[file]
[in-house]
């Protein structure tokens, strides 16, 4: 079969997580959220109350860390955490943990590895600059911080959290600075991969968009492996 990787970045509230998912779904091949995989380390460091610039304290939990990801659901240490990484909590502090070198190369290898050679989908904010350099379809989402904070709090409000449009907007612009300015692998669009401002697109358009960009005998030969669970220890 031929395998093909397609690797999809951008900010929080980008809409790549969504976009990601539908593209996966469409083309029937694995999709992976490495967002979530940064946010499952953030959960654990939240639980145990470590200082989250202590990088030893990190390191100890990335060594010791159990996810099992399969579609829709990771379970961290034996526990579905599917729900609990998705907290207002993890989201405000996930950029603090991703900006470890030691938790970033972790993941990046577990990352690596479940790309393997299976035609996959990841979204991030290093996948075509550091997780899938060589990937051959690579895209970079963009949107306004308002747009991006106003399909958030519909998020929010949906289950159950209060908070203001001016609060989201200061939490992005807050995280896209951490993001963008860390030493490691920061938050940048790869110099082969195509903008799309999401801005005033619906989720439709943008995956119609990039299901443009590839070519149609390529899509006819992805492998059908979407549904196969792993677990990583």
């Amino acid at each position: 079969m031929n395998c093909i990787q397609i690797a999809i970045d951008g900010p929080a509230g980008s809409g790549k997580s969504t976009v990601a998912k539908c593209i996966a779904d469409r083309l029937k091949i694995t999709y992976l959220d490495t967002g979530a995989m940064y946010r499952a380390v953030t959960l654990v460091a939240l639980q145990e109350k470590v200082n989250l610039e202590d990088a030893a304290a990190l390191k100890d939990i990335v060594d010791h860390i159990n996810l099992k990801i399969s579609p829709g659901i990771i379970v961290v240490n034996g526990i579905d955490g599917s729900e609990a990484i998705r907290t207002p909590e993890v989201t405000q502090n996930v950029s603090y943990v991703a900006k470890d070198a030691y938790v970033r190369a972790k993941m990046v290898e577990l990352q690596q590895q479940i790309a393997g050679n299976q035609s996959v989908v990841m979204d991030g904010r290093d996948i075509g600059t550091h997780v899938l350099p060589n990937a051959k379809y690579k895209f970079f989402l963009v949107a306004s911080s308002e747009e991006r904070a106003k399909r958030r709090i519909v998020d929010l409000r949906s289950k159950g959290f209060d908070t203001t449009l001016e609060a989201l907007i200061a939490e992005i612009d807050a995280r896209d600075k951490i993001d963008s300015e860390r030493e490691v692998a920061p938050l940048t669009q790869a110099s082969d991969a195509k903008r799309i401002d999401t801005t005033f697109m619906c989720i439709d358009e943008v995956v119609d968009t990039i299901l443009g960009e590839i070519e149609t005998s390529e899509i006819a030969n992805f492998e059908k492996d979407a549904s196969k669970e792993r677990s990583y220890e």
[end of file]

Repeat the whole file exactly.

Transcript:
[in-house]
């Protein structure tokens, strides 16, 4: 079969997580959220109350860390955490943990590895600059911080959290600075991969968009492996 990787970045509230998912779904091949995989380390460091610039304290939990990801659901240490990484909590502090070198190369290898050679989908904010350099379809989402904070709090409000449009907007612009300015692998669009401002697109358009960009005998030969669970220890 031929395998093909397609690797999809951008900010929080980008809409790549969504976009990601539908593209996966469409083309029937694995999709992976490495967002979530940064946010499952953030959960654990939240639980145990470590200082989250202590990088030893990190390191100890990335060594010791159990996810099992399969579609829709990771379970961290034996526990579905599917729900609990998705907290207002993890989201405000996930950029603090991703900006470890030691938790970033972790993941990046577990990352690596479940790309393997299976035609996959990841979204991030290093996948075509550091997780899938060589990937051959690579895209970079963009949107306004308002747009991006106003399909958030519909998020929010949906289950159950209060908070203001001016609060989201200061939490992005807050995280896209951490993001963008860390030493490691920061938050940048790869110099082969195509903008799309999401801005005033619906989720439709943008995956119609990039299901443009590839070519149609390529899509006819992805492998059908979407549904196969792993677990990583």
């Amino acid at each position: 079969m031929n395998c093909i990787q397609i690797a999809i970045d951008g900010p929080a509230g980008s809409g790549k997580s969504t976009v990601a998912k539908c593209i996966a779904d469409r083309l029937k091949i694995t999709y992976l959220d490495t967002g979530a995989m940064y946010r499952a380390v953030t959960l654990v460091a939240l639980q145990e109350k470590v200082n989250l610039e202590d990088a030893a304290a990190l390191k100890d939990i990335v060594d010791h860390i159990n996810l099992k990801i399969s579609p829709g659901i990771i379970v961290v240490n034996g526990i579905d955490g599917s729900e609990a990484i998705r907290t207002p909590e993890v989201t405000q502090n996930v950029s603090y943990v991703a900006k470890d070198a030691y938790v970033r190369a972790k993941m990046v290898e577990l990352q690596q590895q479940i790309a393997g050679n299976q035609s996959v989908v990841m979204d991030g904010r290093d996948i075509g600059t550091h997780v899938l350099p060589n990937a051959k379809y690579k895209f970079f989402l963009v949107a306004s911080s308002e747009e991006r904070a106003k399909r958030r709090i519909v998020d929010l409000r949906s289950k159950g959290f209060d908070t203001t449009l001016e609060a989201l907007i200061a939490e992005i612009d807050a995280r896209d600075k951490i993001d963008s300015e860390r030493e490691v692998a920061p938050l940048t669009q790869a110099s082969d991969a195509k903008r799309i401002d999401t801005t005033f697109m619906c989720i439709d358009e943008v995956v119609d968009t990039i299901l443009g960009e590839i070519e149609t005998s390529e899509i006819a030969n992805f492998e059908k492996d979407a549904s196969k669970e792993r677990s990583y220890e």